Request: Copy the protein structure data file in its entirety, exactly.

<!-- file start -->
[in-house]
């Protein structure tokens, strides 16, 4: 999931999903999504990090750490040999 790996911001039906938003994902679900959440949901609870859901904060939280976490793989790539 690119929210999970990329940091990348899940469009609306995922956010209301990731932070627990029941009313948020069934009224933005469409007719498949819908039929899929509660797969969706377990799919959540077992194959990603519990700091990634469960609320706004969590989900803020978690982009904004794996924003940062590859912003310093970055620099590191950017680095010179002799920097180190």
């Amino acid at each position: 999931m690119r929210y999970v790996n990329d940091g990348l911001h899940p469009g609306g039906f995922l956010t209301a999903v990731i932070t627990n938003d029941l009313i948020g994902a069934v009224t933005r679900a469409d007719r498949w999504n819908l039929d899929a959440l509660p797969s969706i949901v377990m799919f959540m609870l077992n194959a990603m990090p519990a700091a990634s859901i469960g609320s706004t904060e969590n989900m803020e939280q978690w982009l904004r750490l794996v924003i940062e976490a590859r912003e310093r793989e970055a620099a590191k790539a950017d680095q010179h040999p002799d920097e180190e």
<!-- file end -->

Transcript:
[in-house]
């Protein structure tokens, strides 16, 4: 999931999903999504990090750490040999 790996911001039906938003994902679900959440949901609870859901904060939280976490793989790539 690119929210999970990329940091990348899940469009609306995922956010209301990731932070627990029941009313948020069934009224933005469409007719498949819908039929899929509660797969969706377990799919959540077992194959990603519990700091990634469960609320706004969590989900803020978690982009904004794996924003940062590859912003310093970055620099590191950017680095010179002799920097180190």
């Amino acid at each position: 999931m690119r929210y999970v790996n990329d940091g990348l911001h899940p469009g609306g039906f995922l956010t209301a999903v990731i932070t627990n938003d029941l009313i948020g994902a069934v009224t933005r679900a469409d007719r498949w999504n819908l039929d899929a959440l509660p797969s969706i949901v377990m799919f959540m609870l077992n194959a990603m990090p519990a700091a990634s859901i469960g609320s706004t904060e969590n989900m803020e939280q978690w982009l904004r750490l794996v924003i940062e976490a590859r912003e310093r793989e970055a620099a590191k790539a950017d680095q010179h040999p002799d920097e180190e």